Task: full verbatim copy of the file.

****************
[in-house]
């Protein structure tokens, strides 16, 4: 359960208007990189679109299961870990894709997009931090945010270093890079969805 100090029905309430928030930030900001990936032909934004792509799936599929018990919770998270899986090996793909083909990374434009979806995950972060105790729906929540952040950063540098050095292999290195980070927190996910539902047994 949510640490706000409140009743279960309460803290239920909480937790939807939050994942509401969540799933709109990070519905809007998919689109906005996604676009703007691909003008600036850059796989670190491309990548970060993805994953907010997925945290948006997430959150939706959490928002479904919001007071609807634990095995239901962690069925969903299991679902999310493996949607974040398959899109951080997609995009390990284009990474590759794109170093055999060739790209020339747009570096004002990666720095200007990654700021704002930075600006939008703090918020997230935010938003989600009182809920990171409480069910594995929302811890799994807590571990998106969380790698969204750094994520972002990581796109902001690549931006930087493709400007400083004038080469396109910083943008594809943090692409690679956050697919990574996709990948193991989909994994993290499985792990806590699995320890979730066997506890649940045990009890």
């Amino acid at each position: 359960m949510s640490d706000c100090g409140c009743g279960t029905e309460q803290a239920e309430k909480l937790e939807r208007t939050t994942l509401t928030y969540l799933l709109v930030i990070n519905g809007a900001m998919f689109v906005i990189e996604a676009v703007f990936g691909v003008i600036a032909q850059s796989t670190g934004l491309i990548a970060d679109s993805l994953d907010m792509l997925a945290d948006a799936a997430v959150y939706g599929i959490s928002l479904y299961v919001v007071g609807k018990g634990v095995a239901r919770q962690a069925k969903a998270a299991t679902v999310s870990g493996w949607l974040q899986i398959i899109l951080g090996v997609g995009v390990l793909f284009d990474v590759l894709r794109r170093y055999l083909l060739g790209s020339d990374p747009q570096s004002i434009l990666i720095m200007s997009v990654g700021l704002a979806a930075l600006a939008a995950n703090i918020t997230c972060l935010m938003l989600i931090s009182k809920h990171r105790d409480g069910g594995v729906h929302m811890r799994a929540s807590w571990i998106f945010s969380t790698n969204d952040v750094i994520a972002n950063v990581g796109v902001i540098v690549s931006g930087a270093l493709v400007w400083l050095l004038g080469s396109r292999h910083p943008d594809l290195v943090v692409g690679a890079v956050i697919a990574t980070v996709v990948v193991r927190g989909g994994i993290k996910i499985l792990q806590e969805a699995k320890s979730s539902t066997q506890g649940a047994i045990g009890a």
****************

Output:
[in-house]
């Protein structure tokens, strides 16, 4: 359960208007990189679109299961870990894709997009931090945010270093890079969805 100090029905309430928030930030900001990936032909934004792509799936599929018990919770998270899986090996793909083909990374434009979806995950972060105790729906929540952040950063540098050095292999290195980070927190996910539902047994 949510640490706000409140009743279960309460803290239920909480937790939807939050994942509401969540799933709109990070519905809007998919689109906005996604676009703007691909003008600036850059796989670190491309990548970060993805994953907010997925945290948006997430959150939706959490928002479904919001007071609807634990095995239901962690069925969903299991679902999310493996949607974040398959899109951080997609995009390990284009990474590759794109170093055999060739790209020339747009570096004002990666720095200007990654700021704002930075600006939008703090918020997230935010938003989600009182809920990171409480069910594995929302811890799994807590571990998106969380790698969204750094994520972002990581796109902001690549931006930087493709400007400083004038080469396109910083943008594809943090692409690679956050697919990574996709990948193991989909994994993290499985792990806590699995320890979730066997506890649940045990009890």
């Amino acid at each position: 359960m949510s640490d706000c100090g409140c009743g279960t029905e309460q803290a239920e309430k909480l937790e939807r208007t939050t994942l509401t928030y969540l799933l709109v930030i990070n519905g809007a900001m998919f689109v906005i990189e996604a676009v703007f990936g691909v003008i600036a032909q850059s796989t670190g934004l491309i990548a970060d679109s993805l994953d907010m792509l997925a945290d948006a799936a997430v959150y939706g599929i959490s928002l479904y299961v919001v007071g609807k018990g634990v095995a239901r919770q962690a069925k969903a998270a299991t679902v999310s870990g493996w949607l974040q899986i398959i899109l951080g090996v997609g995009v390990l793909f284009d990474v590759l894709r794109r170093y055999l083909l060739g790209s020339d990374p747009q570096s004002i434009l990666i720095m200007s997009v990654g700021l704002a979806a930075l600006a939008a995950n703090i918020t997230c972060l935010m938003l989600i931090s009182k809920h990171r105790d409480g069910g594995v729906h929302m811890r799994a929540s807590w571990i998106f945010s969380t790698n969204d952040v750094i994520a972002n950063v990581g796109v902001i540098v690549s931006g930087a270093l493709v400007w400083l050095l004038g080469s396109r292999h910083p943008d594809l290195v943090v692409g690679a890079v956050i697919a990574t980070v996709v990948v193991r927190g989909g994994i993290k996910i499985l792990q806590e969805a699995k320890s979730s539902t066997q506890g649940a047994i045990g009890a």